## What is SVM?

SVM is short form for support vector machines. It is a supervised learning models for classification and regression analysis. This was developed by AT&T bell lab. This SVM maps training examples to points in space so as to maximise the width of the gap between the two categories. if at all the new examples come to the picture then they are mapped into the same space and predicted to belong to a category based on which since of the gap they fall. SVMs can efficiently perform a non-linear classification using what is called the kernel trick, implicitly mapping their inputs into high-dimensional feature spaces.

## Why do we use SVM for digital recognition?

We have different types to kernal in the SVM such as

- Linear
- RBF – Radial Basis Function
- Polunomial Kernal

By this SVM algorithm, which makes easy to classify the digits and recognise it very quickly. SVM has different types of kernals which is used in classification and regression analysis.

References:

- https://cs.stanford.edu/people/karpathy/svmjs/demo/
- https://scikit-learn.org/stable/modules/generated/sklearn.svm.SVC.html
- http://www.cristiandima.com/basics-of-support-vector-machines/

## Code in Python

We have taken the data from the sklearn dataset. Always the image data is converted into numpy array where the image data gets converted into numbers i.e. it represents as 0 to 255. and also try to flatten the image data.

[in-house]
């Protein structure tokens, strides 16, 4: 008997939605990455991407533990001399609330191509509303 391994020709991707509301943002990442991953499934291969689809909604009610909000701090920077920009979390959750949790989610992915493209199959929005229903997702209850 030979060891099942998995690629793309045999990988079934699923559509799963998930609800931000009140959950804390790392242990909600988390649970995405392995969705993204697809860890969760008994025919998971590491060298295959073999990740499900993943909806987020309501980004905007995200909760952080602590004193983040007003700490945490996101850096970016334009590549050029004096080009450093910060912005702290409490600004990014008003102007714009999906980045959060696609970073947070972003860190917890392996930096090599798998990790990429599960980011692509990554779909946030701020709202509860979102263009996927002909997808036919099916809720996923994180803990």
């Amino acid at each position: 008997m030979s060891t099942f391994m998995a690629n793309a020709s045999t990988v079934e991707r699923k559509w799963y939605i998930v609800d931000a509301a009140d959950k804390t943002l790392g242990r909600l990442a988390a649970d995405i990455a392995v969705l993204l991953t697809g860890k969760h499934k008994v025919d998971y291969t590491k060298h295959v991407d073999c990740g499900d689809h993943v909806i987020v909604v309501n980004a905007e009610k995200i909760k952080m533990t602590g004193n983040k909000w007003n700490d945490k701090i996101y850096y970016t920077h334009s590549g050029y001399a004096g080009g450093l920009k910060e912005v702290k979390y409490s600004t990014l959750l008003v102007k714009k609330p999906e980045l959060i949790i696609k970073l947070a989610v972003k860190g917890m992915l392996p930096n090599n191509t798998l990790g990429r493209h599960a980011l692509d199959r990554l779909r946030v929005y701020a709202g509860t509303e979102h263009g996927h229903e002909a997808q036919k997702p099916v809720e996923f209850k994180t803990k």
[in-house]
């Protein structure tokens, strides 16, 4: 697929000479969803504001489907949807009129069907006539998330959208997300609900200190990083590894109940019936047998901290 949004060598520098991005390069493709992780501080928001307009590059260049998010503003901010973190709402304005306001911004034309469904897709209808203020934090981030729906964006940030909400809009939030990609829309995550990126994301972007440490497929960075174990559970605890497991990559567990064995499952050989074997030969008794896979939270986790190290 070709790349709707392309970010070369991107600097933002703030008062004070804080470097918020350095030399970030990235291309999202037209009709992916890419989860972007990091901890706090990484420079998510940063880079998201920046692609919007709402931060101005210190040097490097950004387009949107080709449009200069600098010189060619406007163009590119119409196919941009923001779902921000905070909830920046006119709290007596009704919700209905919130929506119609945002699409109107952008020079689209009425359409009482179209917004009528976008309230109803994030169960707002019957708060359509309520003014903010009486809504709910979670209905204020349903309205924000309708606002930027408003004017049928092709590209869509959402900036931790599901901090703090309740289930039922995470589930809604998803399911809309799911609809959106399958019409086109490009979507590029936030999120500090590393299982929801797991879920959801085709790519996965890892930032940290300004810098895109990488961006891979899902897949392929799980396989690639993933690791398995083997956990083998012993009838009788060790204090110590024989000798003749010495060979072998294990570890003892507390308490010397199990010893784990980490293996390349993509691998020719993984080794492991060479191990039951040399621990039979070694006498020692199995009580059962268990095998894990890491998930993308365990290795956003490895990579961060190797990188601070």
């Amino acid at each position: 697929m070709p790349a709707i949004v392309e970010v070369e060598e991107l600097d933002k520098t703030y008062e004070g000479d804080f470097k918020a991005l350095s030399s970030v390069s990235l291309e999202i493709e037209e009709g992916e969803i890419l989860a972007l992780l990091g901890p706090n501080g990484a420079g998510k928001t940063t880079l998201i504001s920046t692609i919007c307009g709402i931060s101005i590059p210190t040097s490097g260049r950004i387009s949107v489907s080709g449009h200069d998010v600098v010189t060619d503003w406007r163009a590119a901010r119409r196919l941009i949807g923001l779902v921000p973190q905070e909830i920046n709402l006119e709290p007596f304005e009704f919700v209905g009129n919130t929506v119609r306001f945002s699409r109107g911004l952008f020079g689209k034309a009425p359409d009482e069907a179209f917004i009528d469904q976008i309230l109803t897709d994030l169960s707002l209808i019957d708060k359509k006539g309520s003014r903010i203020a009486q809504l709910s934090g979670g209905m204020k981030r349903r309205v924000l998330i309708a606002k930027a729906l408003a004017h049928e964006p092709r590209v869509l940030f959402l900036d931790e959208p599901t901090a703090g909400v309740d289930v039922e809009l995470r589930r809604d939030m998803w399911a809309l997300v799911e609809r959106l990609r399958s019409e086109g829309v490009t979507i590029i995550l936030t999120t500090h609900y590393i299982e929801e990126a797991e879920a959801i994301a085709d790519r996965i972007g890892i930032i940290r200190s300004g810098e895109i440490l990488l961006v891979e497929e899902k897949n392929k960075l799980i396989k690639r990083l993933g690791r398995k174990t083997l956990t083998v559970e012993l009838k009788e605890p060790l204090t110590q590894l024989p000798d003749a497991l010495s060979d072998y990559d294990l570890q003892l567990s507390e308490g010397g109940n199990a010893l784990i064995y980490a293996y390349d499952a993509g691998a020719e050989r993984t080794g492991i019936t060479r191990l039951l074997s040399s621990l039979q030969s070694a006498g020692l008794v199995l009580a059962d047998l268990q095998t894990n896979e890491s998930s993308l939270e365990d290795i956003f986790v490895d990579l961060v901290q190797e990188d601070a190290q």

```
from sklearn import datasets
digits = datasets.load_digits()
digits
```

`digits.target.size`

```
type(digits)
# Bunch : Dictionary like object of Sklearn
# {'key':'values}
```

`digits.data[0]`

```
# data is 1 Dimension
# images is 2 Dimension
# data is flattened version of images
import matplotlib.pyplot as plt
plt.imshow(digits.images[457],cmap='gray')
plt.show()
```

```
digits.target[457]
#5
```

```
# DataFrame containing :
# Rows: 1797
# Columns : 64 input + 1 output = 65
import pandas as pd
df = pd.DataFrame(digits.data)
df['Target'] = digits.target
df
```

```
x = digits.data
y = digits.target
```

```
import numpy as np
np.unique(y,return_counts=True)
```

```
# splitting the data
from sklearn.model_selection import train_test_split
x_train,x_test,y_train,y_test = train_test_split(x,y,test_size = 0.25,random_state=0,stratify=y)
print(x_train.shape)
print(x_test.shape)
```

`np.unique(y_train,return_counts=True)`

`np.unique(y_test,return_counts=True)`

```
# Model
from sklearn.svm import SVC
model = SVC(C=10)
model.fit(x_train,y_train)
```

```
y_pred = model.predict(x_test)
y_pred
```

```
# Evaluation
from sklearn.metrics import accuracy_score,confusion_matrix,classification_report
confusion_matrix(y_pred,y_test)
accuracy_score(y_pred,y_test)
```

```
# finding the best parameters
from sklearn.model_selection import GridSearchCV
svc = SVC()
parameters = {
'kernel':['linear','rbf'],
'C':[0.1,1,10,100]
}
cv = GridSearchCV(svc,parameters,cv =5)
cv.fit(x_train,y_train)
cv.best_params_
OUTPUT: {'C': 10, 'kernel': 'rbf'}
```